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On Thursday, Verizon proudly announced that it would begin offering “data-free streaming,” joining a growing number of carriers that are letting customers stream videos and music from specific services without it counting against monthly usage caps. That might sound like a sweet deal, but it also undermines the basic principles of net neutrality. And, in the end, the open internet will pay a steep price for this privilege.

The practice is known as “zero-rating” and Verizon is only the latest telecom giant to jump on the trend. In its announcement, the company said that Verizon FiOS internet and TV subscribers could stream video content to their mobile devices data-free if they’re also Verizon Wireless customers. Sounds good, right? Who wouldn’t want to watch old episodes of It’s Always Sunny in Philadelphia on-the-go without worrying about Charlie’s antics gobbling up a month’s worth of data?

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Well, as they say, it’s the principle of the thing. Zero-rating is a thinly veiled violation of the net neutrality principle that says all data should be treated equally online. Once a company is allowed to prioritize certain types of data over others, the idea of the internet as an even playing field goes up in flames. Verizon Wireless or AT&T giving people an incentive to use the services they own instead of, say, those offered by a smaller company, amounts to a competitive advantage, the first thread pulled in the unravelling of the free and open internet.

The Federal Communications Commission (FCC) agreed that zero-rating defied net neutrality rules—up until a few weeks ago. When Trump took power, former Verizon lawyer Ajit Pai took over as FCC chairman and abruptly began dismantling a number of the agency’s efforts to preserve net neutrality. Among other things, the new chairman promised to ignore people’s concerns with AT&T and others violating net neutrality rules by offering their customers zero-rated content. Pai closed the investigation into schemes like the one Verizon just launched and said, in a statement, that the FCC “will not focus on denying Americans free data.” He added, “These free-data programs have proven to be popular among consumers, particularly low-income Americans, and have enhanced competition in the wireless marketplace.”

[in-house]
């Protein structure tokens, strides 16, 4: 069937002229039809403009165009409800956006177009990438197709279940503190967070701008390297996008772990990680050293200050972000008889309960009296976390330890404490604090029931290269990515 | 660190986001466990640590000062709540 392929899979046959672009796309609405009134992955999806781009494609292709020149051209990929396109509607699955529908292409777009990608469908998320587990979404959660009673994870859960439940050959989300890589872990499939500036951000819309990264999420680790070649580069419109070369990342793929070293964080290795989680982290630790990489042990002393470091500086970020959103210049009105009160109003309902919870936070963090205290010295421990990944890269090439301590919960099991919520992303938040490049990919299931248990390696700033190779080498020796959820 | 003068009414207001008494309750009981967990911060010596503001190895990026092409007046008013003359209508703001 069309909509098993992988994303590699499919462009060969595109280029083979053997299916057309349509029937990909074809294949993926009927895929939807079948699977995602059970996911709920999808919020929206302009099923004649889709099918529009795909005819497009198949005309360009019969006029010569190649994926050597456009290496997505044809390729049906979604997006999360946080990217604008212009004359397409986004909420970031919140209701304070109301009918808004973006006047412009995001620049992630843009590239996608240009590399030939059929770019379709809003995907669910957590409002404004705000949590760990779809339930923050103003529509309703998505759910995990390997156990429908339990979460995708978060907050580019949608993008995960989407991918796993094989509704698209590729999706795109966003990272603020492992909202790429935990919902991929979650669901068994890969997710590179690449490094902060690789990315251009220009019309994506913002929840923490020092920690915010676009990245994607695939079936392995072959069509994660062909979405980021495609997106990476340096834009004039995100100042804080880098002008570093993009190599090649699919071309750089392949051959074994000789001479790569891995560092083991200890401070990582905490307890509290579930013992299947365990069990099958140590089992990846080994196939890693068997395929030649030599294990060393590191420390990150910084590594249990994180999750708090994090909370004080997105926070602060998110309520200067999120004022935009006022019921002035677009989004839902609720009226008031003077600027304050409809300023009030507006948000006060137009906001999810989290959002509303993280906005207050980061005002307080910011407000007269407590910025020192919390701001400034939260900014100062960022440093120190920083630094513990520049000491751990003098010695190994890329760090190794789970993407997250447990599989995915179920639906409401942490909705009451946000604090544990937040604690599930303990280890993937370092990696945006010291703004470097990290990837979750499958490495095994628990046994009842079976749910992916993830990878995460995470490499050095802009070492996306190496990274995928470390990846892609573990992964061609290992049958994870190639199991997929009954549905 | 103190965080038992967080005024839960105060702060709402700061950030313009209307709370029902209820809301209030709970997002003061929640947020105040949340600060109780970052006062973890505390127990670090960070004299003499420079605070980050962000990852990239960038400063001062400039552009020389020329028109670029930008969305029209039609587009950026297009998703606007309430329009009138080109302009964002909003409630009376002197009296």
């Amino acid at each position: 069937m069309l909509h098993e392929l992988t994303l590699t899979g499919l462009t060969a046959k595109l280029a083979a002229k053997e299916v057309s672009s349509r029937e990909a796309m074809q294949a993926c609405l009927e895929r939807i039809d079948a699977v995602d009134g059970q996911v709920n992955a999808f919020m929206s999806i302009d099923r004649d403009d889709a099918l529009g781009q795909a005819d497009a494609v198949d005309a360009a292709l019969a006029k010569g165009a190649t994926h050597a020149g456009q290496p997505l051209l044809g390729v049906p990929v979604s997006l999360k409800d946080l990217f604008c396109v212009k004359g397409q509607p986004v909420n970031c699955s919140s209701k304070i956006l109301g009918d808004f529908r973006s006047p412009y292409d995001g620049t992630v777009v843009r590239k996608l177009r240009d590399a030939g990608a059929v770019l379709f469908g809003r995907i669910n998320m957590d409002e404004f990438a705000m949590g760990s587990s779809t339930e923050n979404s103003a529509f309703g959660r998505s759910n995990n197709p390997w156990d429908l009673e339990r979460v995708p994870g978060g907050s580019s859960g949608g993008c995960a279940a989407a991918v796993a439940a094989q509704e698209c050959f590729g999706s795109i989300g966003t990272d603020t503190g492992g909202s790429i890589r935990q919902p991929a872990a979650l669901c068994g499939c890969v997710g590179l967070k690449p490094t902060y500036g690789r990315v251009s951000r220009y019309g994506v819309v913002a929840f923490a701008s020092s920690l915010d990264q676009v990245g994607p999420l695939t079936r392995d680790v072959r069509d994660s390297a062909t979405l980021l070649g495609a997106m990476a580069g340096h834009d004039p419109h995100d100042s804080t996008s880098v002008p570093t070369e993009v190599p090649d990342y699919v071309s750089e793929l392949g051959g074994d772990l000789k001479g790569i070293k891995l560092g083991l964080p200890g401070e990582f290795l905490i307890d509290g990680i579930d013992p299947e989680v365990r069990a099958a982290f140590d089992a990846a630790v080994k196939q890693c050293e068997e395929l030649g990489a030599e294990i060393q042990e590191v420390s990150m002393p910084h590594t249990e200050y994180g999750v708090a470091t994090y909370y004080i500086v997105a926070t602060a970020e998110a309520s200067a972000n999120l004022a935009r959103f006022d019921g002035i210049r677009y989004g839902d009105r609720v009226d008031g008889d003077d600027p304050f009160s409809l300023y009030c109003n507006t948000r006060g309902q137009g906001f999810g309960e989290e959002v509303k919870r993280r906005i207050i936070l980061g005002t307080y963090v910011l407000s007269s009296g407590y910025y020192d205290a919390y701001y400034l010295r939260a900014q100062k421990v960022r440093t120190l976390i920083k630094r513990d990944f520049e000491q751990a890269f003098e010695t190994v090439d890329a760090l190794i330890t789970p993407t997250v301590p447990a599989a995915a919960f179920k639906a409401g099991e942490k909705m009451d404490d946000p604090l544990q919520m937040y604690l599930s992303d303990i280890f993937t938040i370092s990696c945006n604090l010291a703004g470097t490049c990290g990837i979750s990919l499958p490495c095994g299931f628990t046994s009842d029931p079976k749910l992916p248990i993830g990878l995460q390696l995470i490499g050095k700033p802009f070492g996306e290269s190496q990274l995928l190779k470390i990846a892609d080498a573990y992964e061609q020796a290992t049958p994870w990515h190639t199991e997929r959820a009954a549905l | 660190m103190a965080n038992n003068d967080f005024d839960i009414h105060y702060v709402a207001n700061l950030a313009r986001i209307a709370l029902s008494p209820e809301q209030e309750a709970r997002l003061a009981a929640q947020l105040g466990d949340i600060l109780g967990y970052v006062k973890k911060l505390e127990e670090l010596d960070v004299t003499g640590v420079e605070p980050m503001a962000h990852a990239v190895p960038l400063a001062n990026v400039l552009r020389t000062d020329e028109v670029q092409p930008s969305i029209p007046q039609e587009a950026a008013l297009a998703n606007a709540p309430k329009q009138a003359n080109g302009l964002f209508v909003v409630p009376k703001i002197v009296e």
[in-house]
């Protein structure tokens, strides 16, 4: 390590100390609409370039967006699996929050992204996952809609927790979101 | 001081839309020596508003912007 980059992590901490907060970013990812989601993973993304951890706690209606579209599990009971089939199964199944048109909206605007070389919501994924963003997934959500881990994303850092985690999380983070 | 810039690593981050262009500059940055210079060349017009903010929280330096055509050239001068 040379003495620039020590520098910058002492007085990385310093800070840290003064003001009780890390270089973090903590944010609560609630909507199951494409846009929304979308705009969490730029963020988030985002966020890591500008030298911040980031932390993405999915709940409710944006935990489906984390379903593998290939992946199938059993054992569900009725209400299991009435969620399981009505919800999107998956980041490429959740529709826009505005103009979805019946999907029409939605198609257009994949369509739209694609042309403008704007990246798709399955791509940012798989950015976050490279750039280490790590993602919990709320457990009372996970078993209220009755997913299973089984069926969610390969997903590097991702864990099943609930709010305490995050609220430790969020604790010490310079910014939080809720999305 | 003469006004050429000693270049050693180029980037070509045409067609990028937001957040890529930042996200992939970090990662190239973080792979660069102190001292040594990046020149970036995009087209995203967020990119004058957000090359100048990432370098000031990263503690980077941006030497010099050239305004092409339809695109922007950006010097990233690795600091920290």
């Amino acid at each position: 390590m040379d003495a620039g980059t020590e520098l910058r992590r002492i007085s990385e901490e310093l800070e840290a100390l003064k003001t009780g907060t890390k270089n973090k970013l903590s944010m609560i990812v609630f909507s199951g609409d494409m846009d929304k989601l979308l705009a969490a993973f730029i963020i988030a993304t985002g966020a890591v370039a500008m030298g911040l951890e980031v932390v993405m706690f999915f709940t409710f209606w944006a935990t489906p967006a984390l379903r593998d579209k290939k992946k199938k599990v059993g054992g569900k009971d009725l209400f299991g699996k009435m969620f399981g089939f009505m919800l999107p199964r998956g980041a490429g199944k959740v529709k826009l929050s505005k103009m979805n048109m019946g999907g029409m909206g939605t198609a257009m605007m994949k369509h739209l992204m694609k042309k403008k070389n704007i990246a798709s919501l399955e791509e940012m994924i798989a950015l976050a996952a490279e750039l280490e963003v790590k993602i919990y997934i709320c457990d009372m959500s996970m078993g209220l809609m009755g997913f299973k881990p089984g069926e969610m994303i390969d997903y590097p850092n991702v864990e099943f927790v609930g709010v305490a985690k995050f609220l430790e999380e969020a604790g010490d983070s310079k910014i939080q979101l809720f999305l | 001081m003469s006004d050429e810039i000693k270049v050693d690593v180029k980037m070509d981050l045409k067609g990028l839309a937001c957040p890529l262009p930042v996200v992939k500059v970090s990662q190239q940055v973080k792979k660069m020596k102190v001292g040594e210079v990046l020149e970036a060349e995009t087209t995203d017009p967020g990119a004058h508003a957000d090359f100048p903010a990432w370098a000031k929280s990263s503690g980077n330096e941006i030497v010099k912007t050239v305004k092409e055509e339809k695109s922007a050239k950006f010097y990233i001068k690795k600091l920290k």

It’s unclear how a government agency giving large companies a clear advantage could enhance competition. And the very idea of the FCC reversing course on net neutrality regulations bears some very grim consequences for the average internet user. Not far off could be the reintroduction of paid-prioritization, where service providers charge companies to move their data (and only their data) to the end user faster. Of course, those costs would inevitably trickle down to the consumer, making internet access more cumbersome and expensive.

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More than anything, Pai’s “why regulate?” attitude makes it easier for big telecom companies maximize profits at the customer’s expense. “With these strong-arm tactics, Chairman Pai is showing his true stripes,” the advocacy group Free Press said in a recent statement. “The public wants an FCC that helps people. Instead, it got one that does favors for the powerful corporations its chairman used to work for.”

While the new Verizon Wireless deal sounds sweet for Verizon customers, the FCC’s new willingness to throw net neutrality rules out the window will send tremors throughout the technology industry. It’s only a matter of time before Verizon closes the deal to acquire Yahoo and AT&T slithers its proposed merger with Time Warner through regulatory approval. Without net neutrality rules in place, we could find ourselves trying to navigate the minefield of a Balkanized internet where every user’s speed and performance is only as good as their take-home pay.

The internet has made (and will continue to make) a lot of people rich. But that doesn’t mean poor people shouldn’t be able to enjoy the technology, too. Inevitably, abandoning net neutrality will not fix America’s inequality problems when it comes to internet access. It’s hard to believe Ajit Pai, who recently rolled back broadband subsidies for the poor, sincerely cares about low-income Americans. After all, he has his old buddies at Verizon to take care of first.

[Verizon]